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Cariboo-made face masks honour missing and murdered Indigenous women

Dana Alphonse has received a tremendous amount of interest in her face masks

A member of the Williams Lake First Nation is raising awareness surrounding missing and murdered Indigenous women amid the COVID-19 pandemic through face masks.

“You hear these stories constantly happening,” said Dana Alphonse, who lives on reserve at Sugar Cane.

“It’s sad.”

After purchasing two solid-coloured face masks —one for her daughter who is returning to high school and the other for herself, Alphonse created a design of a red hand print across the mouth which has become a symbolic representation of violence affecting Indigenous women.

She then reached out to her friends on Facebook to see if there would be enough interest for her to make them.

“After I posted there were so many messages for them,” Alphonse said, adding she began selling the face masks the next morning.

“I’m going to keep selling them because it helps raise awareness for murdered and missing Indigenous women. You see it everywhere across Canada and the statistics are really crazy, and a lot of people don’t know, they just don’t know.”

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Alphonse intends to donate a portion of the proceeds from the face masks to Chiwid Transition House in Williams Lake —a safe haven for women and their children fleeing abuse.

She said she received an order for 12 face masks from staff at Lake City Secondary Columneetza Campus as well as orders from across Canada and the United States in Oregon, Ohio and New York.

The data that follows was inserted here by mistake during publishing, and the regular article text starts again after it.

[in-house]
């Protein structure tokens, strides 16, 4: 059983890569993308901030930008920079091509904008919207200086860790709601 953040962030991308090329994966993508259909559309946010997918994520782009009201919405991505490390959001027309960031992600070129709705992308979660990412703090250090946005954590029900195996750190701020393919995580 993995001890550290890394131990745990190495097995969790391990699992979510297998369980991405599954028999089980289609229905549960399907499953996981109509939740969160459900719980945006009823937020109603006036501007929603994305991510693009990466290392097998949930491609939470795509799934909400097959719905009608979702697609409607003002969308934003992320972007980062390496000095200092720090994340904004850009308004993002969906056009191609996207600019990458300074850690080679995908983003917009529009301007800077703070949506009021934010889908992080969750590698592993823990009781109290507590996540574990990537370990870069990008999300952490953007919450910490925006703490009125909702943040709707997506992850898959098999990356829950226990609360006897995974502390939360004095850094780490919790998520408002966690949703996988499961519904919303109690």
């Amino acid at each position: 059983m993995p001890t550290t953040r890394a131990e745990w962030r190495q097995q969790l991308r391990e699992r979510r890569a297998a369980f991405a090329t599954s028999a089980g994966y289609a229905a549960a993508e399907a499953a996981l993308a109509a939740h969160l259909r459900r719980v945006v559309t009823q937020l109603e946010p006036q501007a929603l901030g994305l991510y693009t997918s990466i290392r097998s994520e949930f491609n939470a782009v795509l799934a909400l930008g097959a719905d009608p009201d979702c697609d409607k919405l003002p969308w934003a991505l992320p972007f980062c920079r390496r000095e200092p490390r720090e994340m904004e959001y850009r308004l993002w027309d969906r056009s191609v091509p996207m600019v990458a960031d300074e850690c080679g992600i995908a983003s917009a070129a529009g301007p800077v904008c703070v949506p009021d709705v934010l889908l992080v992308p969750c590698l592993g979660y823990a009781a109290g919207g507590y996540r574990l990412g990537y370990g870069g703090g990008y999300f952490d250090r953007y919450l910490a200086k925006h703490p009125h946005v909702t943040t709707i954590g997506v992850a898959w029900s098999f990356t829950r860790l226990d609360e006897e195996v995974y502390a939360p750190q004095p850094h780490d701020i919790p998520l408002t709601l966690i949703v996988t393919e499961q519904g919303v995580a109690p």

“I’m learning shipping, and I’m learning shipping is really expensive,” she told the Tribune earlier this week.

Primarily through her traditional beadwork Alphonse has attracted a large social media following — more than 400 followers on Instagram, 10,000 on Tik Tok and 1,500 on her Facebook group Innovative Indigenous Creations.

“I just started that a few years ago and people liked what I was doing and I just continued on with it to the point where now I don’t even have anything in stock. I’m always booked with orders for beadwork,” she said, noting her great-grandmother Lily (Ma) raised her children on beadwork.

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After Lily lost her husband in a hit and run in Williams Lake, Alphonse said her great-grandmother would sell her hand-made crafted products to help support her three biological children and three adopted children. She had a large garden and would also create buckskin vests through traditional tanning that she’d then sell to local cowboys.

Alphonse said beading is meticulous and time consuming work.

“I had a son two years ago, and I still haven’t been able to find daycare in Williams Lake so I had to find another way to raise income,” Alphonse said, of having added Indigenous-inspired T-shirts to the mix.

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